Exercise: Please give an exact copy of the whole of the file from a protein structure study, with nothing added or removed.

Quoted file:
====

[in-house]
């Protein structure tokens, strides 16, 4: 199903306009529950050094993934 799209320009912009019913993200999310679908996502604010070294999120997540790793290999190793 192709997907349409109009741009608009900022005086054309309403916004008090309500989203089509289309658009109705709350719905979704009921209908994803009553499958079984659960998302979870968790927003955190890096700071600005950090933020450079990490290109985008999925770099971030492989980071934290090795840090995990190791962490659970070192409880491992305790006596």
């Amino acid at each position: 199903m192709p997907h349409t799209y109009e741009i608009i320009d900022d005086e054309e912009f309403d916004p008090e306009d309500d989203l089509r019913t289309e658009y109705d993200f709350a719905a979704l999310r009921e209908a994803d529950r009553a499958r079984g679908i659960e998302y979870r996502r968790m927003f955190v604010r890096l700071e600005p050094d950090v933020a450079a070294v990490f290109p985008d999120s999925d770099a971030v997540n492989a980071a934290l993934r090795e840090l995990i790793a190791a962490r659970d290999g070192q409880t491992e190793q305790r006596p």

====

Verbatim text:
[in-house]
């Protein structure tokens, strides 16, 4: 199903306009529950050094993934 799209320009912009019913993200999310679908996502604010070294999120997540790793290999190793 192709997907349409109009741009608009900022005086054309309403916004008090309500989203089509289309658009109705709350719905979704009921209908994803009553499958079984659960998302979870968790927003955190890096700071600005950090933020450079990490290109985008999925770099971030492989980071934290090795840090995990190791962490659970070192409880491992305790006596």
């Amino acid at each position: 199903m192709p997907h349409t799209y109009e741009i608009i320009d900022d005086e054309e912009f309403d916004p008090e306009d309500d989203l089509r019913t289309e658009y109705d993200f709350a719905a979704l999310r009921e209908a994803d529950r009553a499958r079984g679908i659960e998302y979870r996502r968790m927003f955190v604010r890096l700071e600005p050094d950090v933020a450079a070294v990490f290109p985008d999120s999925d770099a971030v997540n492989a980071a934290l993934r090795e840090l995990i790793a190791a962490r659970d290999g070192q409880t491992e190793q305790r006596p």